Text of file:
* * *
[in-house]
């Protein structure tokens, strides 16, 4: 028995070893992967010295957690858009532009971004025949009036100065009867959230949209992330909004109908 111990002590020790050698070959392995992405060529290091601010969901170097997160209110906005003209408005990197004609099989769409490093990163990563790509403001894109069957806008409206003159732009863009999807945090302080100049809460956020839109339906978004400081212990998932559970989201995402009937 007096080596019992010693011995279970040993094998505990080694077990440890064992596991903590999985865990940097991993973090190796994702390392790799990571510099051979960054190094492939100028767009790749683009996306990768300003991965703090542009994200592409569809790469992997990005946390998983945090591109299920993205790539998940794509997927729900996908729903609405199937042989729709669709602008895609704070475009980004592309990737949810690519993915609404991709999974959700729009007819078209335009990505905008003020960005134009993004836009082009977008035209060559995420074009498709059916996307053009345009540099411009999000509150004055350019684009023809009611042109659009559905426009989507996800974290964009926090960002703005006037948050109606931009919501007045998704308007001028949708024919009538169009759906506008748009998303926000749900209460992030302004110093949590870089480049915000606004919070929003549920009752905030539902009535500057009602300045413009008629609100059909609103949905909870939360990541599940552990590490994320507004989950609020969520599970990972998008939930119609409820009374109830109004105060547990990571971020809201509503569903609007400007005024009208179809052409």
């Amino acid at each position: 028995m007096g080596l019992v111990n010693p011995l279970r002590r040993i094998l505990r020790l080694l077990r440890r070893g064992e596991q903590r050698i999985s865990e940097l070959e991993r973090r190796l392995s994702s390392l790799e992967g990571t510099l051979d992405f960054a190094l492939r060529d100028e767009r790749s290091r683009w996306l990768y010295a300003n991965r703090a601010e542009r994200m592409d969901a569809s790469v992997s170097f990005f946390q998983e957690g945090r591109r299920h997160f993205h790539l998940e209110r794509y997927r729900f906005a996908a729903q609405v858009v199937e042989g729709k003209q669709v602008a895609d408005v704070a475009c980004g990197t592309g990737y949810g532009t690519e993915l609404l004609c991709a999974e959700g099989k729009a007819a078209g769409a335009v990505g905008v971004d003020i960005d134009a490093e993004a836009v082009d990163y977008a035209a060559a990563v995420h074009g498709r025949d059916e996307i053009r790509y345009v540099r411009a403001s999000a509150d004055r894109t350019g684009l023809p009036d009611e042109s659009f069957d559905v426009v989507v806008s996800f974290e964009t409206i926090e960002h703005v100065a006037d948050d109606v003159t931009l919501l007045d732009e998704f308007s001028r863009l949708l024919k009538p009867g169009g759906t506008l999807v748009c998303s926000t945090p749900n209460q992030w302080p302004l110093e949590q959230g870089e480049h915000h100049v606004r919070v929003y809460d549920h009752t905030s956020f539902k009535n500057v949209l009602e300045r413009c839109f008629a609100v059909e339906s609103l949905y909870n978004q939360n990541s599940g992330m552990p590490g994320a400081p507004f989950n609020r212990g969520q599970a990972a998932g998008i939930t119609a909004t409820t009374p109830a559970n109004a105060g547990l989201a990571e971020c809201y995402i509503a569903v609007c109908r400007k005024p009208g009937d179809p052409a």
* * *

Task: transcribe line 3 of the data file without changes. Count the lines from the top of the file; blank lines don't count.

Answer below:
């Amino acid at each position: 028995m007096g080596l019992v111990n010693p011995l279970r002590r040993i094998l505990r020790l080694l077990r440890r070893g064992e596991q903590r050698i999985s865990e940097l070959e991993r973090r190796l392995s994702s390392l790799e992967g990571t510099l051979d992405f960054a190094l492939r060529d100028e767009r790749s290091r683009w996306l990768y010295a300003n991965r703090a601010e542009r994200m592409d969901a569809s790469v992997s170097f990005f946390q998983e957690g945090r591109r299920h997160f993205h790539l998940e209110r794509y997927r729900f906005a996908a729903q609405v858009v199937e042989g729709k003209q669709v602008a895609d408005v704070a475009c980004g990197t592309g990737y949810g532009t690519e993915l609404l004609c991709a999974e959700g099989k729009a007819a078209g769409a335009v990505g905008v971004d003020i960005d134009a490093e993004a836009v082009d990163y977008a035209a060559a990563v995420h074009g498709r025949d059916e996307i053009r790509y345009v540099r411009a403001s999000a509150d004055r894109t350019g684009l023809p009036d009611e042109s659009f069957d559905v426009v989507v806008s996800f974290e964009t409206i926090e960002h703005v100065a006037d948050d109606v003159t931009l919501l007045d732009e998704f308007s001028r863009l949708l024919k009538p009867g169009g759906t506008l999807v748009c998303s926000t945090p749900n209460q992030w302080p302004l110093e949590q959230g870089e480049h915000h100049v606004r919070v929003y809460d549920h009752t905030s956020f539902k009535n500057v949209l009602e300045r413009c839109f008629a609100v059909e339906s609103l949905y909870n978004q939360n990541s599940g992330m552990p590490g994320a400081p507004f989950n609020r212990g969520q599970a990972a998932g998008i939930t119609a909004t409820t009374p109830a559970n109004a105060g547990l989201a990571e971020c809201y995402i509503a569903v609007c109908r400007k005024p009208g009937d179809p052409a």